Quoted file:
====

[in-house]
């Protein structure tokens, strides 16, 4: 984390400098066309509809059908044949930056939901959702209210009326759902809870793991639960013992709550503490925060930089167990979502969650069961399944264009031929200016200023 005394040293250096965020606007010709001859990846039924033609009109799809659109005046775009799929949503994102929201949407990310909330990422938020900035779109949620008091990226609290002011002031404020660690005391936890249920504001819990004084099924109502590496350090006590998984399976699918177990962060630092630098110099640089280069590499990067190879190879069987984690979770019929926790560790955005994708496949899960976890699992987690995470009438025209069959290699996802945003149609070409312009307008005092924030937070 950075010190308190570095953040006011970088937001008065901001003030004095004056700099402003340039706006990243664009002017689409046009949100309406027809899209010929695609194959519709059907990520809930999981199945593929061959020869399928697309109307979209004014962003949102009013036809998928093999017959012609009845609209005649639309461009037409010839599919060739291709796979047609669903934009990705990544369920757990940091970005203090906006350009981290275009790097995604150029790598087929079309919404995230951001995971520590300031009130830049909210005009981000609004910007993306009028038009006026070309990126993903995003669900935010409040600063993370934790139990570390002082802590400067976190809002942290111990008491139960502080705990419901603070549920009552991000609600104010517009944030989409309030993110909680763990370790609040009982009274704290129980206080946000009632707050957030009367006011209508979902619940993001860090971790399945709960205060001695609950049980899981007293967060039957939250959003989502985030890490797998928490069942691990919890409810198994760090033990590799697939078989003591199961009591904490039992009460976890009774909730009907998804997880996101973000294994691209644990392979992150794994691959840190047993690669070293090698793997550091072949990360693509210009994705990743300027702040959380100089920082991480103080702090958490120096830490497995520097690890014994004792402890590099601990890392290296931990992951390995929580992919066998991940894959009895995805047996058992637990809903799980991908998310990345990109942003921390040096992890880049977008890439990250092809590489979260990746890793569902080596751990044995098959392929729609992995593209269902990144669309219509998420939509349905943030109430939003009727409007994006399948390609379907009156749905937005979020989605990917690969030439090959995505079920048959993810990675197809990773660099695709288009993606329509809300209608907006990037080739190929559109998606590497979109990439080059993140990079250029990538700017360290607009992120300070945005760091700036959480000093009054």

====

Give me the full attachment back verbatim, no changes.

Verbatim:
[in-house]
């Protein structure tokens, strides 16, 4: 984390400098066309509809059908044949930056939901959702209210009326759902809870793991639960013992709550503490925060930089167990979502969650069961399944264009031929200016200023 005394040293250096965020606007010709001859990846039924033609009109799809659109005046775009799929949503994102929201949407990310909330990422938020900035779109949620008091990226609290002011002031404020660690005391936890249920504001819990004084099924109502590496350090006590998984399976699918177990962060630092630098110099640089280069590499990067190879190879069987984690979770019929926790560790955005994708496949899960976890699992987690995470009438025209069959290699996802945003149609070409312009307008005092924030937070 950075010190308190570095953040006011970088937001008065901001003030004095004056700099402003340039706006990243664009002017689409046009949100309406027809899209010929695609194959519709059907990520809930999981199945593929061959020869399928697309109307979209004014962003949102009013036809998928093999017959012609009845609209005649639309461009037409010839599919060739291709796979047609669903934009990705990544369920757990940091970005203090906006350009981290275009790097995604150029790598087929079309919404995230951001995971520590300031009130830049909210005009981000609004910007993306009028038009006026070309990126993903995003669900935010409040600063993370934790139990570390002082802590400067976190809002942290111990008491139960502080705990419901603070549920009552991000609600104010517009944030989409309030993110909680763990370790609040009982009274704290129980206080946000009632707050957030009367006011209508979902619940993001860090971790399945709960205060001695609950049980899981007293967060039957939250959003989502985030890490797998928490069942691990919890409810198994760090033990590799697939078989003591199961009591904490039992009460976890009774909730009907998804997880996101973000294994691209644990392979992150794994691959840190047993690669070293090698793997550091072949990360693509210009994705990743300027702040959380100089920082991480103080702090958490120096830490497995520097690890014994004792402890590099601990890392290296931990992951390995929580992919066998991940894959009895995805047996058992637990809903799980991908998310990345990109942003921390040096992890880049977008890439990250092809590489979260990746890793569902080596751990044995098959392929729609992995593209269902990144669309219509998420939509349905943030109430939003009727409007994006399948390609379907009156749905937005979020989605990917690969030439090959995505079920048959993810990675197809990773660099695709288009993606329509809300209608907006990037080739190929559109998606590497979109990439080059993140990079250029990538700017360290607009992120300070945005760091700036959480000093009054």